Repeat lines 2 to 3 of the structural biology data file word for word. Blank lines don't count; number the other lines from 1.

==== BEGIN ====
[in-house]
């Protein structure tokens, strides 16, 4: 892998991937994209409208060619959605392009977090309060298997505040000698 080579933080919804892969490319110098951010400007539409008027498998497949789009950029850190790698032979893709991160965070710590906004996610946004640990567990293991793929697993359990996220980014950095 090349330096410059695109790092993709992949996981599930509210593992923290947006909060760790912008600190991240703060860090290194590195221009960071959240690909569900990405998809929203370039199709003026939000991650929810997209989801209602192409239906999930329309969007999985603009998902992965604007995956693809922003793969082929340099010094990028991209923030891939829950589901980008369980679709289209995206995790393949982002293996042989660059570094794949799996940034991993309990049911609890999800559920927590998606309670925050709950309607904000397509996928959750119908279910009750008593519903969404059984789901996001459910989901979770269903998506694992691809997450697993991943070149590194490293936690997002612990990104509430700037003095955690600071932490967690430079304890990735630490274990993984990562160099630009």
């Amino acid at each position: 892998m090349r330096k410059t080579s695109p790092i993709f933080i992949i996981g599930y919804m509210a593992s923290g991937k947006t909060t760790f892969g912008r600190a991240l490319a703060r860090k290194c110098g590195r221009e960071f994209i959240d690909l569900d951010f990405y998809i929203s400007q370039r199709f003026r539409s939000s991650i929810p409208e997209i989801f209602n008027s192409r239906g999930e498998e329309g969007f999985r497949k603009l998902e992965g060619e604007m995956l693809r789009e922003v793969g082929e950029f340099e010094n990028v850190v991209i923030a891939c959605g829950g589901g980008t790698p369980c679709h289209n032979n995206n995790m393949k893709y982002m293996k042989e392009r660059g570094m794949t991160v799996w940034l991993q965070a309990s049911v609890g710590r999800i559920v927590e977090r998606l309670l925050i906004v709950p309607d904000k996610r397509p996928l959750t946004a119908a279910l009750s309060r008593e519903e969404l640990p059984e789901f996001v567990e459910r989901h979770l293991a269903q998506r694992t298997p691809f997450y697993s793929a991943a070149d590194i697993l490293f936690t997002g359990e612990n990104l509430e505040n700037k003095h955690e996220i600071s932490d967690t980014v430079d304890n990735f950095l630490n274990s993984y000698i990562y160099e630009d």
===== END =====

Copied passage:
């Protein structure tokens, strides 16, 4: 892998991937994209409208060619959605392009977090309060298997505040000698 080579933080919804892969490319110098951010400007539409008027498998497949789009950029850190790698032979893709991160965070710590906004996610946004640990567990293991793929697993359990996220980014950095 090349330096410059695109790092993709992949996981599930509210593992923290947006909060760790912008600190991240703060860090290194590195221009960071959240690909569900990405998809929203370039199709003026939000991650929810997209989801209602192409239906999930329309969007999985603009998902992965604007995956693809922003793969082929340099010094990028991209923030891939829950589901980008369980679709289209995206995790393949982002293996042989660059570094794949799996940034991993309990049911609890999800559920927590998606309670925050709950309607904000397509996928959750119908279910009750008593519903969404059984789901996001459910989901979770269903998506694992691809997450697993991943070149590194490293936690997002612990990104509430700037003095955690600071932490967690430079304890990735630490274990993984990562160099630009």
């Amino acid at each position: 892998m090349r330096k410059t080579s695109p790092i993709f933080i992949i996981g599930y919804m509210a593992s923290g991937k947006t909060t760790f892969g912008r600190a991240l490319a703060r860090k290194c110098g590195r221009e960071f994209i959240d690909l569900d951010f990405y998809i929203s400007q370039r199709f003026r539409s939000s991650i929810p409208e997209i989801f209602n008027s192409r239906g999930e498998e329309g969007f999985r497949k603009l998902e992965g060619e604007m995956l693809r789009e922003v793969g082929e950029f340099e010094n990028v850190v991209i923030a891939c959605g829950g589901g980008t790698p369980c679709h289209n032979n995206n995790m393949k893709y982002m293996k042989e392009r660059g570094m794949t991160v799996w940034l991993q965070a309990s049911v609890g710590r999800i559920v927590e977090r998606l309670l925050i906004v709950p309607d904000k996610r397509p996928l959750t946004a119908a279910l009750s309060r008593e519903e969404l640990p059984e789901f996001v567990e459910r989901h979770l293991a269903q998506r694992t298997p691809f997450y697993s793929a991943a070149d590194i697993l490293f936690t997002g359990e612990n990104l509430e505040n700037k003095h955690e996220i600071s932490d967690t980014v430079d304890n990735f950095l630490n274990s993984y000698i990562y160099e630009d």